The "drive" (15) toward the apotheosis of arbitration as a method of dispute resolution began with the enactment of the Federal Arbitration Act (FAA) in 1925. (16) Section 3 of the FAA mandates that all federal courts stay any trial or proceeding and refer the dispute to arbitration when presented with a valid arbitration agreement regarding that issue. (17) The FAA's purpose "was to reverse the longstanding judicial hostility to arbitration agreements that had existed at English common law and had been adopted by American courts, and to place arbitration agreements upon the same footing as other contracts." (18) Moreover, the original text of the legislation indicated a specific congressional intent to enforce arbitration agreements in contracts arising out of interstate and international commerce. (19)
The ascent of arbitration was not unique to the United States. Recognizing the trend toward the use of extra-judicial proceedings for the settlement of disputes, countries around the world solidified their commitment to international arbitration as an efficient means of dispute resolution. (20) The Convention on the Recognition and Enforcement of Foreign Arbitral Awards (the Convention) (21) in 1958 was a bellwether for the acceptance of international dispute resolution. The New York Convention, as it is commonly referenced, represented international recognition of the importance of arbitration to international commercial comity and codified a necessary framework for consistent dispute resolution for international agreements. The Convention was a logical extension of U.S. arbitration policy, and, after overcoming its initial reticence, the United States affirmed its commitment toward international commercial arbitration by ratifying the Convention in 1970. (22) Soon after, implementing legislation brought the provisions of the Convention into the full force of law. (23)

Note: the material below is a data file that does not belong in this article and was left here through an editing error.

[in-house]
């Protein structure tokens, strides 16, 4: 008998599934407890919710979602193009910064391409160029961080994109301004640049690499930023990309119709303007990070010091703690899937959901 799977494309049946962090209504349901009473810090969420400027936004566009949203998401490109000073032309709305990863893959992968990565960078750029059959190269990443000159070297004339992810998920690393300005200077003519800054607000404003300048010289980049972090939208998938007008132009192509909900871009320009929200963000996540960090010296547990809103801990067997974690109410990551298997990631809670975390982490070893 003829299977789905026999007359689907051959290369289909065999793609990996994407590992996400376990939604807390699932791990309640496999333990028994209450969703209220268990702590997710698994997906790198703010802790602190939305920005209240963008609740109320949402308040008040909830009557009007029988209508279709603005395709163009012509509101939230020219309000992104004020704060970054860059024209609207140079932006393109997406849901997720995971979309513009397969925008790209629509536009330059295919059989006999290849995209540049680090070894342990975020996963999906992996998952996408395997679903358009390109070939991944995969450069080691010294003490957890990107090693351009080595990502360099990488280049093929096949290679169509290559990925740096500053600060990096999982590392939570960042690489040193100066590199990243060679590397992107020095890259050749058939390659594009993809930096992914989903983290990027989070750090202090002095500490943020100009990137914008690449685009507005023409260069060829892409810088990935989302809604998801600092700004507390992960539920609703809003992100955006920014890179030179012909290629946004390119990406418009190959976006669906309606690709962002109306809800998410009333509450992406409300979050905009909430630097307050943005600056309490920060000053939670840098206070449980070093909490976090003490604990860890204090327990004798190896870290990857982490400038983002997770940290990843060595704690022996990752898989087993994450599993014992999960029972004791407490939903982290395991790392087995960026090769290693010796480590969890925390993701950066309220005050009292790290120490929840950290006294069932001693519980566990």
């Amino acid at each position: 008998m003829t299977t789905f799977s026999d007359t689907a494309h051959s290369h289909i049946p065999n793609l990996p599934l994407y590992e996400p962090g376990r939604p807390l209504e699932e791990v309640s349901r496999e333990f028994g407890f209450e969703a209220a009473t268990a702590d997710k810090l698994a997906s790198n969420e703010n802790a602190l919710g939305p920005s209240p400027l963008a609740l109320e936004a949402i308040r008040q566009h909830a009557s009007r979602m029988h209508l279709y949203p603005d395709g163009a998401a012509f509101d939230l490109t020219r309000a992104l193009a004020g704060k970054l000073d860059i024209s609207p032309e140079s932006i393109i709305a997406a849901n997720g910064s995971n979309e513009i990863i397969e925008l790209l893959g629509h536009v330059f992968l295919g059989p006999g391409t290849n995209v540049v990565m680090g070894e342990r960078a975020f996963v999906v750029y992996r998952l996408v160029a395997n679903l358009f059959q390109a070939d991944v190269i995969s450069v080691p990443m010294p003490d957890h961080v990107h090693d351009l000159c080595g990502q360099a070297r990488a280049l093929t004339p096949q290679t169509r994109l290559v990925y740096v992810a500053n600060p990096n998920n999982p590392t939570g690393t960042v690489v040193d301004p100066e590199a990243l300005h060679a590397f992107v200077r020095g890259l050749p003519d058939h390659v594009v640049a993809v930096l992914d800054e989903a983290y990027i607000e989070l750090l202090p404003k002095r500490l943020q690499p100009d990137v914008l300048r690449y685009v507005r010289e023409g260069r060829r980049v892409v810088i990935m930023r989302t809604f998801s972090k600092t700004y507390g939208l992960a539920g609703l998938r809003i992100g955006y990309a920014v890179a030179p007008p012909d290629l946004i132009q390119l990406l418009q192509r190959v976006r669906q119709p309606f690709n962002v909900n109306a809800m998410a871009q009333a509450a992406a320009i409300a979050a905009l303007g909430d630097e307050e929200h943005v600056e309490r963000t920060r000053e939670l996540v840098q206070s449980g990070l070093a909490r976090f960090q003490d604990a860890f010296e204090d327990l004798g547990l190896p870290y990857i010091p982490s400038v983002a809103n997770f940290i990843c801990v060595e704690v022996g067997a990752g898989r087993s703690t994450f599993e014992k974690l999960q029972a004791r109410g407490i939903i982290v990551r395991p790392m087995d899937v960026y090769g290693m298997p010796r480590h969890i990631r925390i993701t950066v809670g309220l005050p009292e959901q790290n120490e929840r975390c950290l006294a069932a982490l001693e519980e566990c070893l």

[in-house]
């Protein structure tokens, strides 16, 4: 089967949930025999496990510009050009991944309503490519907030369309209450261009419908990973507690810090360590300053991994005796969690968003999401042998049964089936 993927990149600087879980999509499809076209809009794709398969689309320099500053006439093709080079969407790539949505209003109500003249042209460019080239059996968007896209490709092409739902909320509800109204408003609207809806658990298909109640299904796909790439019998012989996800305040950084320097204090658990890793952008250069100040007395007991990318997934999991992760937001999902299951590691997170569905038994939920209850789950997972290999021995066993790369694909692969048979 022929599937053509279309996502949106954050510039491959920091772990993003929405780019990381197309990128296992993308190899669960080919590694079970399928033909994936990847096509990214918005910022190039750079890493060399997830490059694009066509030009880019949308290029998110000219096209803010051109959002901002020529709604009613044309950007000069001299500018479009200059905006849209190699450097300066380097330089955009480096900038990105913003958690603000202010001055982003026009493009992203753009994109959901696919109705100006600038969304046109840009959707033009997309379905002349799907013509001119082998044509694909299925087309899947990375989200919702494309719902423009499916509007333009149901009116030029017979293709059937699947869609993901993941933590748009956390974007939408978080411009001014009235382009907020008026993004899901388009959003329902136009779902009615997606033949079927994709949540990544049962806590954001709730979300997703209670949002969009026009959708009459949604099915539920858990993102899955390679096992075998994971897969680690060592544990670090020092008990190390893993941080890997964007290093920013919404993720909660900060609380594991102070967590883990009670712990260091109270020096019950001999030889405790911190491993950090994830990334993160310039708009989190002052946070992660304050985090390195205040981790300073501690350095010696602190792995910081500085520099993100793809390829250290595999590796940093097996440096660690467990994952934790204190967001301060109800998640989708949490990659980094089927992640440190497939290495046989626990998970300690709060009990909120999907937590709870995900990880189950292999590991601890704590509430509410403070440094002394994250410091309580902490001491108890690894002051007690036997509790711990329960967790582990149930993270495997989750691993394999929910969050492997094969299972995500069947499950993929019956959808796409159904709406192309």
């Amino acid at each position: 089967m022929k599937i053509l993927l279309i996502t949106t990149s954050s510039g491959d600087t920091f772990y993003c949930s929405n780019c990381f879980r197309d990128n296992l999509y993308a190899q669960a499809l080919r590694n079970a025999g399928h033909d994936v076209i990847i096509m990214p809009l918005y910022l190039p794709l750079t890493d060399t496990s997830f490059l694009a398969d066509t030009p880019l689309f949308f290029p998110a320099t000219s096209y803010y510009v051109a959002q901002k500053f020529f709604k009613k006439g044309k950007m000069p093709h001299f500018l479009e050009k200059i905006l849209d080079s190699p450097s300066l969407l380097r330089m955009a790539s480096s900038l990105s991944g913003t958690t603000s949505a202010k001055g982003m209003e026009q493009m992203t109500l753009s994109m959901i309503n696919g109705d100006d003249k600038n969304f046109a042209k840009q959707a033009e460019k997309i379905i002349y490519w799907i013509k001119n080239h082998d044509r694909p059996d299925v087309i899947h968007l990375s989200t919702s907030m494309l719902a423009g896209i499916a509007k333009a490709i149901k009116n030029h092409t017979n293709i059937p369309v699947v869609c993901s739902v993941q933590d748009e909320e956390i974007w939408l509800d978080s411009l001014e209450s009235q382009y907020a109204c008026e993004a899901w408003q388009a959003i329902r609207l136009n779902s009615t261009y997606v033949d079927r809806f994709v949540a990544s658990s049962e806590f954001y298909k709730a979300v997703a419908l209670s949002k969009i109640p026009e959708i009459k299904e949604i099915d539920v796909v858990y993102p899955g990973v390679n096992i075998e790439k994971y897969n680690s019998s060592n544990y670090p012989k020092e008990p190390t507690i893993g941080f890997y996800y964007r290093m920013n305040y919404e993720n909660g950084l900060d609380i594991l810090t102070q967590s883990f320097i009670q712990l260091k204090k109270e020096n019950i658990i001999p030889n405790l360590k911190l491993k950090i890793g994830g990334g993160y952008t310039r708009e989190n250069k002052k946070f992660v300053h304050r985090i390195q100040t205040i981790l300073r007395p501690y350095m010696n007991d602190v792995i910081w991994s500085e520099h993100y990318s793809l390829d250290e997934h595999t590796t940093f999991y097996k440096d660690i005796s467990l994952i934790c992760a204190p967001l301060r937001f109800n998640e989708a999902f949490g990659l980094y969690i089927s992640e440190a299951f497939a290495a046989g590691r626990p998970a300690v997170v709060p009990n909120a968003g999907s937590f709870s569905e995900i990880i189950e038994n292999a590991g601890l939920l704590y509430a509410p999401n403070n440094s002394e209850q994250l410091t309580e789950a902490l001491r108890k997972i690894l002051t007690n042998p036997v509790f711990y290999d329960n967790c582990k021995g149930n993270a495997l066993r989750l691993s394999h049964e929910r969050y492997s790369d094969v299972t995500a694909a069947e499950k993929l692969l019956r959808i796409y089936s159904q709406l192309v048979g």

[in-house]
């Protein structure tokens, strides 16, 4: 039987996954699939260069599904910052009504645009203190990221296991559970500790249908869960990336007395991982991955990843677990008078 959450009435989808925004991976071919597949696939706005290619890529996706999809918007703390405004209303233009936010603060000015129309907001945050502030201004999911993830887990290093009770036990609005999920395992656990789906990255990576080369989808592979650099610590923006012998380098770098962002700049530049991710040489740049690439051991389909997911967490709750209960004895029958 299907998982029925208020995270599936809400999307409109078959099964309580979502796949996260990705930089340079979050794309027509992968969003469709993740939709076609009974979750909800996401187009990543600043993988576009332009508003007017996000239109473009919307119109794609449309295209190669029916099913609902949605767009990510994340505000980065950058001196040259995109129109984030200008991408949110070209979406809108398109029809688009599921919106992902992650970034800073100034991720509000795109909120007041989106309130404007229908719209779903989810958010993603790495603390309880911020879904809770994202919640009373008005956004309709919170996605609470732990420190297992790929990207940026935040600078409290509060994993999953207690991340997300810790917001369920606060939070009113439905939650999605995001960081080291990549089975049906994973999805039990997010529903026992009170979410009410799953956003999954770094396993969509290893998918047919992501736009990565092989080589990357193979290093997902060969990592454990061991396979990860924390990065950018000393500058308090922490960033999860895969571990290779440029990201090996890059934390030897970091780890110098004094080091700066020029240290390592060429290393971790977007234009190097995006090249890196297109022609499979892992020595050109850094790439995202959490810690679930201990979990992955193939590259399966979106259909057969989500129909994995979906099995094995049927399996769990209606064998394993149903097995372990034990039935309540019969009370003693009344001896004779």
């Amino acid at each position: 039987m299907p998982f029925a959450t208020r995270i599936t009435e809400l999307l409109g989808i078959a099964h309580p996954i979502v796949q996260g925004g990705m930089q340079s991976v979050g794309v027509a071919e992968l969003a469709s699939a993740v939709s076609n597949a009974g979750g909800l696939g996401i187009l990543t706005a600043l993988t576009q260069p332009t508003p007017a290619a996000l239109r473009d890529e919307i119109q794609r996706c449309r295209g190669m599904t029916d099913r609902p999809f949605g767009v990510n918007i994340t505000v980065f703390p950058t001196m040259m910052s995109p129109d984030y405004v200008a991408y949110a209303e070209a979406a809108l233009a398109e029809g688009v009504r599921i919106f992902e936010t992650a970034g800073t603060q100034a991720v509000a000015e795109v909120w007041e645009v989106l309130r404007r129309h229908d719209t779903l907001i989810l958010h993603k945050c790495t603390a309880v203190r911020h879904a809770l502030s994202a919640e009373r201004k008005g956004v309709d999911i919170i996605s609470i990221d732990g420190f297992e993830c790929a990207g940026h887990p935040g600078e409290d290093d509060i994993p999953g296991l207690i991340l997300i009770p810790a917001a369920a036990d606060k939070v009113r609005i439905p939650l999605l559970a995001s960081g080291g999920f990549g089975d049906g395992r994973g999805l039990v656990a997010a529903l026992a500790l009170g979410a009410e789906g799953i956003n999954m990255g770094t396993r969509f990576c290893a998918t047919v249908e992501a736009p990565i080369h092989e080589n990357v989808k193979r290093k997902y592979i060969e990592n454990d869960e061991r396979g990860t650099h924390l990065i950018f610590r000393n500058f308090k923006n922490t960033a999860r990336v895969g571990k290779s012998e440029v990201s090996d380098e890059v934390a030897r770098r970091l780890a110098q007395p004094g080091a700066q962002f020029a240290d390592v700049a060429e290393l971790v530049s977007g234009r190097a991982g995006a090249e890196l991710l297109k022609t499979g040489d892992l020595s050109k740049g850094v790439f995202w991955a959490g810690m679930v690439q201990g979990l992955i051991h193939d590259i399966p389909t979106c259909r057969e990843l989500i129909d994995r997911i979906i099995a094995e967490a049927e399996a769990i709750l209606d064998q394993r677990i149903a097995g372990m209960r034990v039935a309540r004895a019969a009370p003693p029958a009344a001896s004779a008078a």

Today, insurance disputes are increasingly resolved through the use of binding arbitration. (24) Arbitration is generally recognized as providing significant advantages over traditional litigation, including privacy, finality, cost reduction, and speed. (25) Parties are able to preserve the privacy of their circumstances through the use of a private adjudicator and forum--whereas courts rarely deny public access to proceedings. (26) Most arbitration decisions are final, and the majority of arbitration agreements do not provide for an appeal. (27) Cost reduction is achieved through simplified procedures--particularly those where representation by attorneys is not necessary. (28) Finally, the parties to arbitration do not have to be worked into a court's busy docket; they may proceed to arbitration whenever they are ready. (29)